RPS Health & Social Impact Director co-authors new World Health Organisation (WHO) report

03 Jun 2022

Our Health & Social Impact Director, Ryngan Pyper, has once again collaborated with WHO on its new report: Assessing the health impacts of waste management in the context of the circular economy.

His latest report focuses on the public health implications of transitioning to a Circular Economy (CE) in the waste sector.

Published yesterday, the new report covers the use of Health Impact Assessment (HIA) as a tool to support strategic and project-level decisions about waste management policy and infrastructure. The report presents six HIA case studies and a literature review, which point to potential wins for the CE and population health.

Ryngan outlines below the top questions and takeaways from the report. 

QWhat is the Circular Economy?

The Circular Economy (CE) is a concept of moving the use of resources from a linear model, of extract-use-discard, to a circular model, of reuse-recycle-recover. It reduces the use of new resources and minimises disposal. The waste management hierarchy is fundamental to CE delivery. In order of preference, it is: prevention of waste > re-use, recycle and energy recovery > disposal, if no other option.

QWhat is Health Impact Assessment?

Health Impact Assessment (HIA) is a process used to systematically judge the potential and sometimes unintended effects of proposals on the health of a population, and the distribution of those effects within the population.

QWhat is the relationship between CE and health?

There are win-win synergies between the CE and health. Population health risks are lower further up the waste management hierarchy, and accrues wider benefits.

QWhat are the key takeaways from the report?

Through a literature review and six international case studies, we found:

  • The CE benefits to public health are not only environmental but also social, behavioural, economic, and institutional. These are ‘wider determinants of health’.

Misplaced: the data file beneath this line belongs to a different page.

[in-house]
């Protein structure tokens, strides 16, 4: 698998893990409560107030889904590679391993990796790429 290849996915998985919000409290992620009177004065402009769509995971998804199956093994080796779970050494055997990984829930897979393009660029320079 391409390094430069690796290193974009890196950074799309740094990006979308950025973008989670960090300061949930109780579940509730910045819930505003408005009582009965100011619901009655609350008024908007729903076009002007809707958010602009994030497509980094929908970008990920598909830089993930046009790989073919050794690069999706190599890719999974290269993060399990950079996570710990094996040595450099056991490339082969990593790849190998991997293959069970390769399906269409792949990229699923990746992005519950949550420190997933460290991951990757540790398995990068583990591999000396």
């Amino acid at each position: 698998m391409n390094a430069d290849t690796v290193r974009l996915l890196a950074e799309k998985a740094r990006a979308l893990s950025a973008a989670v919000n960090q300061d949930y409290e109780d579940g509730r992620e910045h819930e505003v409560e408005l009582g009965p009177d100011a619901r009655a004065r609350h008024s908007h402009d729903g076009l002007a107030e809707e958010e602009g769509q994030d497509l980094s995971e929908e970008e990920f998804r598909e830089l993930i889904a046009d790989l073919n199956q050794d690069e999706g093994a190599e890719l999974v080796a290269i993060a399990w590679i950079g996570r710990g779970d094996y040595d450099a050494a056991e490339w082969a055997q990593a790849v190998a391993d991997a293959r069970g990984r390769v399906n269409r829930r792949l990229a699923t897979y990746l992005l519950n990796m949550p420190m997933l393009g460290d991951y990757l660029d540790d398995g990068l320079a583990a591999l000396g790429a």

• Benefits include a healthier, more productive society, through reduced direct hazards, skilled jobs, and new markets. These promote economic prosperity, an environment that promotes physical activity and mental wellbeing, and reduced healthcare demand.
  • This assumes the adoption of well-designed, operated and maintained modern waste management practices.
  • HIA can make a strong case for shifting up the waste management hierarchy, away from disposal.
  • The ability of HIA to influence the CE transition depends on taking a wider determinant of health approach, particularly where integrated forms of impact assessment are used.
  • Critically, strategic level HIA and decision-making need to create a policy context that limits the project level options to those that are high on the waste managing hierarchy, i.e. avoiding disposal.

This marks Ryngan’s second co-authored WHO report in the space of three months, following Learning from practice: case studies of health in SEA and EIA across the WHO European Region, which launched in March.

Senuri Mahamithawa is also a fellow RPS author on the report.  



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Ryngan Pyper

Health & Social Impact Director T: +44 131 561 1853 Email

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